Reflection: Is there something offensive within you that you need to address? What is hindering you or serving as an obstacle in your life and stopping you from being whole? In what ways can you work through your offenses?
Let’s explore this together! Email me to my personal email and let’s talk about it. 🙂 My email isNeli.Betancourt@outlook.com 

You are equipped

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“By day the LORD went ahead of them in a pillar of cloud to guide them on their way and by night in a pillar of fire to give them light, so that they could travel by day or night.”
‭‭Exodus‬ ‭13:21‬ ‭NIV‬‬

God provided for the Israelites to travel by DAY or NIGHT. It doesn’t matter the time of day, the season, the amount of light there is or lack thereof, ; you have the resources to travel by day OR night. God doesn’t leave His children without. There is NOTHING stopping you from continuing forward. You cannot make excuses for something you already have. God has equipped you for the journey, it’s up to you to use the resources. Locate the cloud and find the pillar of fire, this is your heavenly compass. You have it in your spiritual tool box. You have your faith, your godly confidence, your resilience, your experiences. Let me encourage you today that you are NOT stuck. You are equipped to move forward.

Walk with me

Processed with Rookie Cam

6:45 AM alarm nudges me awake. So I wake up. Shower. Pray. Make lunch. Get ready. And rush out the door. This is my Monday through Friday morning schedule. 10 times out of 10, I’m always running late. But the odd thing is, before this job, I was an on-time punctual kinda girl. At the onset of this job, I was that girl. The kind that shows up bright eyed and fresh faced half an hour early with a smile on my face. The kind that sings through the Monday morning blues and laughs through the Thursday afternoon anticipation. But something shifted the more time I spent at this office and while I am filled with gratitude to have had this job, my morning glow has faded. I’ve become that always-rushing-to-work typical New Yorker. And I hate it.

I hate rushing past the freshly bloomed tulips on the corner. I hate looking down at the concrete as my feet hit the pavement. I hate missing the clear blue skies after a rainy yesterday. I hate missing the faces waiting for the infamous G train. I hate ignoring the guy drawing on the train or the girl painting her face with concealer with a dog between her feet. I hate not being in the moment.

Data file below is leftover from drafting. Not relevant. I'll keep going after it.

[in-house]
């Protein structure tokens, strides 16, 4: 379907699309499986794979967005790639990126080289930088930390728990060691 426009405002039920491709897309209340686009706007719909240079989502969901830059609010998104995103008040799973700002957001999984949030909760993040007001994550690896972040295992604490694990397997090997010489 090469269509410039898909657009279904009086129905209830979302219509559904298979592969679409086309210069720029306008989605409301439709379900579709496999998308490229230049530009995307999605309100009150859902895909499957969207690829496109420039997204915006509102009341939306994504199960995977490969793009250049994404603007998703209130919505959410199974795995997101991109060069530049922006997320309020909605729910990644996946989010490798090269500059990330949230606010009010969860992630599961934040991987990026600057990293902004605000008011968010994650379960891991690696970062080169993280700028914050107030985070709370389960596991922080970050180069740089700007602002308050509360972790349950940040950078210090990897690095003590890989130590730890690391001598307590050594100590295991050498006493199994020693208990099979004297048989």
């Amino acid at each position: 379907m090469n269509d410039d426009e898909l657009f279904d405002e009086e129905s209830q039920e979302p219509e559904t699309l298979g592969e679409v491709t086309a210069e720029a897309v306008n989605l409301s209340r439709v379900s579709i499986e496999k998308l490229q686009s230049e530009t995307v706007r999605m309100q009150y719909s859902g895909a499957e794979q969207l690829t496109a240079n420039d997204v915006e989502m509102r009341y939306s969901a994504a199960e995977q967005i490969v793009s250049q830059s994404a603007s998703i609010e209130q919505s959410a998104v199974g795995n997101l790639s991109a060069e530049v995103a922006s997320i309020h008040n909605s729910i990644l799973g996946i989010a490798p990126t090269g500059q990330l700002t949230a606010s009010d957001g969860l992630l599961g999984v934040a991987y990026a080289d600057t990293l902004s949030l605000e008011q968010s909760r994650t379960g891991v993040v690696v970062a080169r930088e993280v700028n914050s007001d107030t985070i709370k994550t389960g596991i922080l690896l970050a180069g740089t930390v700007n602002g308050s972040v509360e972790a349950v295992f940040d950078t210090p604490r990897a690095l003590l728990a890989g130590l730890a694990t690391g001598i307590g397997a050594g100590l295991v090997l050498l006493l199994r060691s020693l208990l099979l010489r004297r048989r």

As I was quickly walking down to the train this morning at the exact time I had to be at work, my head was full of thoughts. My round eyes caught the sight of the orange and yellow tulips but I didn’t take it in. My legs were doing a fast dance with the rain as if I were competing in a salsa show. And my brain was full to the brim with thought after thought and it was exhausting. The kind of exhausted that grabs you after you’ve jogged 5 miles on an 85 degree sunny morning.

In a split second, I had the most challenging thought I’ve had in a while. I felt Jesus ask me, “What if I were walking with you right now?” Just like that, I slowed down and pictured Jesus walking to the right of me. God challenged me in that moment to be in the here-and-now; in the present. And as I became intentional about walking with Jesus, I felt such peace. There is something powerful about walking with  a friend and allowing yourself to be in the moment. You see and hear things differently. You experience life in a whole new light.

I walked down the stairs into the subway station and I saw the girl with the lavender hair. I heard the conductors voice loud and clear, “Next stop, metropolitan avenue.” I saw the rain drops quickly falling. I was in the present not threatened by my every thought. In that moment, all that mattered was I was walking with Jesus. When Jesus was with His disciples, He walked with them. They talked and walked. They laughed and walked. They walked together. They were doing life together as they walked. They were all in the moment, in the here-and-now, in the present. They didn’t allow life’s demands to cloud their relationship with the Lord. They were intentional about spending time with Jesus. In the same way, we have to be intentional. We have to make time at this time, right now.

If there is one thing I’ve learned from group therapy, which is a requirement for my group therapy class; it’s how powerful it is to bask in the moment. In the moment is where working through happens. In the here-and-now is where you can feel what you feel. In the present is where you have the potential for growth, for healing, for love.

My question to you today is: if you were walking with Jesus, would that change your pace?